You haven't conducted in Poland for a long time. Is the only reason that your calendar is very full?
– Witold Lutosławski in interview with Radio Free Europe, 15 December 1985
Witold Lutosławski enjoyed one of the most successful international careers of any performer or composer from Poland in the second half of the twentieth century. Over the course of the 1980s, this artistic reputation received concrete affirmation and financial reward in the form of the Ernst von Siemens Music Prize (1983), the inaugural Grawemeyer Prize (1984), the Queen Sofía Composition Prize (1985), and the Royal Philharmonic Society's Gold Medal (1986), to tally just a few of his decorations. Lutosławski, already in his early 70s, continued to be tremendously productive, completing the Third Symphony (1983), his three Chain compositions (1983, 1985, 1986), and the Piano Concerto (1988), all works that received bountiful public acclaim in Poland and abroad.
Saturated with such incontrovertible evidence of acknowledgement and opportunity, the composer's 1980s appear to have been unaffected by and even independent from the tumultuous politics of his homeland, where a brief window of freedom over 1980–81 paved the way for the declaration of martial law – the imposition of a stand-still on public life – in December 1981. This is the story Lutosławski would want us to believe. He claimed it as truth in conversation. He performed a detachment from the everyday with his reserved demeanor and elegance. He insisted upon his music's independence: he called the large-scale instrumental compositions of this period ‘pure’ and ‘absolute’ interchangeably, leaving extramusical associations up to listeners. He was famously ‘horrified’ by Rostropovich's interpretation of the Cello Concerto as a battle between the individual and a vicious Central Committee, preferring instead the abstract metaphor of conversation. The composer's discomfort with political interpretations of music making resounds in his fundamental reticence to speak loud or out. He also reiterated an explicit disinterest in and even rejection of music's cultural expediency. When music did work it was, for example, on or through the psyche, not on or with society.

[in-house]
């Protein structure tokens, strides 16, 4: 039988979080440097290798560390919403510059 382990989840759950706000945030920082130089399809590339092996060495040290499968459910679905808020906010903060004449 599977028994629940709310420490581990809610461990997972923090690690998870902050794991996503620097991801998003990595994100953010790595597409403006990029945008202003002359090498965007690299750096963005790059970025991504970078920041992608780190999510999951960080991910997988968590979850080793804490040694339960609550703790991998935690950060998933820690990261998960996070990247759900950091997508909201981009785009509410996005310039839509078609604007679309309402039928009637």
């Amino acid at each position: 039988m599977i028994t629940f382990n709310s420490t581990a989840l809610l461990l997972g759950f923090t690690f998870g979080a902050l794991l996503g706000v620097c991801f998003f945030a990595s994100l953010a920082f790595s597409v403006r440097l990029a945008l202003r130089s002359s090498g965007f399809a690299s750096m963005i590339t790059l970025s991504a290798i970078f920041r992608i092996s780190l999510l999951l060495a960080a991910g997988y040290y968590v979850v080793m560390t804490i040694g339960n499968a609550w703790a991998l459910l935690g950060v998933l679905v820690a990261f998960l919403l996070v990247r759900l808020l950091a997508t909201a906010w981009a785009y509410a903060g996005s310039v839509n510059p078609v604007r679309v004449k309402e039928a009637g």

This essay explores the ethos of Lutosławski's political refrains – both his resistance toward taking a stand and the strategy of repetition he employed when speaking about politics at all in the 1980s.